My incredible fourth day in Bhutan continued in the capital city, Thimphu. This country is extraordinary and visiting back in March of 2020 was a dream come true! Come along with me as I enjoy some delicious Bhutanese village food in Thimphu, Bhutan try my hand at archery, drink some ara, and enjoy a cultural performance!
I began my afternoon by heading to Simply Bhutan, a museum in the capital that shows how locals lived in remote areas of the country back in the day. There, we’d take a tour, have some ara (rice wine), see a traditional performance, and have some traditional Bhutanese food!
My guide Tsheten from MyBhutan and I went inside and met the woman who would be showing us around. We made our way to a stone hut of sorts, where we enjoyed some ara. The woman taught me that you dip your ring finger into the cup and then sprinkle the ara into the air. The ara was delicious and smoky. It was different from other ara I’d had. You can purchase some ara there and see the containers they use to store and transport it.
We also saw photographs of the unifier and first king, His Majesty Ugyen Wangchuck, and the second king, His Majesty Jigme Wangchuck. The third king, His Majesty Jigme Dorji Wangchuck, is known as the father of modern Bhutan. The fourth king—His Majesty Jigme Sigye Wangchuck—was the youngest, ruling at the age of seventeen. The current king is His Majesty Jigme Khesar Namgyel Wangchuck, who has ruled since 2006.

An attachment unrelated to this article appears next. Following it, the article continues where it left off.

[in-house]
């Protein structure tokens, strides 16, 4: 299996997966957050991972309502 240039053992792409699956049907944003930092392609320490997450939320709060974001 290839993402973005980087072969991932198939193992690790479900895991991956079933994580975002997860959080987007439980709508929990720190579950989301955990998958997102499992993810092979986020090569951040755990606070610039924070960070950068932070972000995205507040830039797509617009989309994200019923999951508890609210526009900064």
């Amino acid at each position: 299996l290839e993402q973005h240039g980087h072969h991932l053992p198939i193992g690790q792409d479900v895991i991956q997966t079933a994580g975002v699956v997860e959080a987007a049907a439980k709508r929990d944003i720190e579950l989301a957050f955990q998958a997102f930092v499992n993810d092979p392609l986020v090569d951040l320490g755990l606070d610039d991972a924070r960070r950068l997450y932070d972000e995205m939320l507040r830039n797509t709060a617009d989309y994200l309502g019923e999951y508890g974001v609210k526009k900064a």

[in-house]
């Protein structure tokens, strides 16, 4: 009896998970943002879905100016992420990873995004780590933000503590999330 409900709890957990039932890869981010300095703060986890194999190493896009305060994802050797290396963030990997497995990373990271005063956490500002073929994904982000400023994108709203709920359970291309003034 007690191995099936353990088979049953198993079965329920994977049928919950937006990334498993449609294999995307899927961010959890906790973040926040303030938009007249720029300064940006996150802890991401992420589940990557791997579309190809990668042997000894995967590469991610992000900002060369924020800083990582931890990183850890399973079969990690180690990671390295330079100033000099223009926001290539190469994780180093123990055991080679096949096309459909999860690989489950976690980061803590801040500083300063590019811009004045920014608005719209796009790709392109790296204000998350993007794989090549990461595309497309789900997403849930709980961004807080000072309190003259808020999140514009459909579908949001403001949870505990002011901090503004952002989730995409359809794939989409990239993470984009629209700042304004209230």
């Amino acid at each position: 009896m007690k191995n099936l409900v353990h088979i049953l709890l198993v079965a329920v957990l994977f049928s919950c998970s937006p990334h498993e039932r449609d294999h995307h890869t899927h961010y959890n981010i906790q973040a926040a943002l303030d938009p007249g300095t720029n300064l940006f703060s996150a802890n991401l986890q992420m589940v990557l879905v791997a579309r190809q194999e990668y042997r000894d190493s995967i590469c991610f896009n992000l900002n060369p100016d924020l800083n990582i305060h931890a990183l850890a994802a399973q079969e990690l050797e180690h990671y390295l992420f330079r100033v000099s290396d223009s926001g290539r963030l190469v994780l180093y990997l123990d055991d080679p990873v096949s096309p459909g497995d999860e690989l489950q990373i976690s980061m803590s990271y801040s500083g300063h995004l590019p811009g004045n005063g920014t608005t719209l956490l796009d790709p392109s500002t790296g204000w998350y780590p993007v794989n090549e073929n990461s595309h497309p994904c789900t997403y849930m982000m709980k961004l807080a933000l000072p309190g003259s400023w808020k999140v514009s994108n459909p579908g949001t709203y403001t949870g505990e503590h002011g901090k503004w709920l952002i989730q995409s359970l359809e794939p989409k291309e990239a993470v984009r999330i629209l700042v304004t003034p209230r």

Further on, we saw the things they used to build mud houses and watched a cultural performance that featured a prayer song. The two men performed a song that they sing before they build a house. Then, we saw a stone tool that turn to grind rice flour. I also saw a stone bath, which contains rocks with minerals said to cure skin diseases. The best time to take one is after a hike!
Next, we saw some colorful phalluses similar to the ones I saw at the temple of fertility Punakha. The divine madman used his phallus to subdue demons and bring down evil spirits. Hanging from the walls were dried red chilies, which are basically a vegetable in Bhutan. Then, we visited a traditional kitchen, where we saw the tool they use to make suja, or butter tea. It’s one of the national dishes. I also saw a traditional plate used by husband and wife that they would lick dry to clean them.
Then, we visited the souvenir shop, which sells the traditional Bhutanese gho, which is clothing for men. They cost 2,000 Nu/$26.38 USD. I tried one on with some help from the ladies in the shop. They’re roomy but are tight around the waist because of the belt. It creates a nice, big pocket on your left side. They wear socks and a type of pajamas underneath, but no pants. It cost an extra 500 Nu for the belt, so it was $32.97 USD in total. The only problem is, I wouldn’t know how to do it myself!
Then, we went to play some archery! They do a dance and song whenever someone hits the target. After another guy there hit the bullseye, it was my turn! I hit the target and joined the guys in their victory dance! Next, we headed to the dining hall to have lunch, where we saw another traditional performance featuring three women.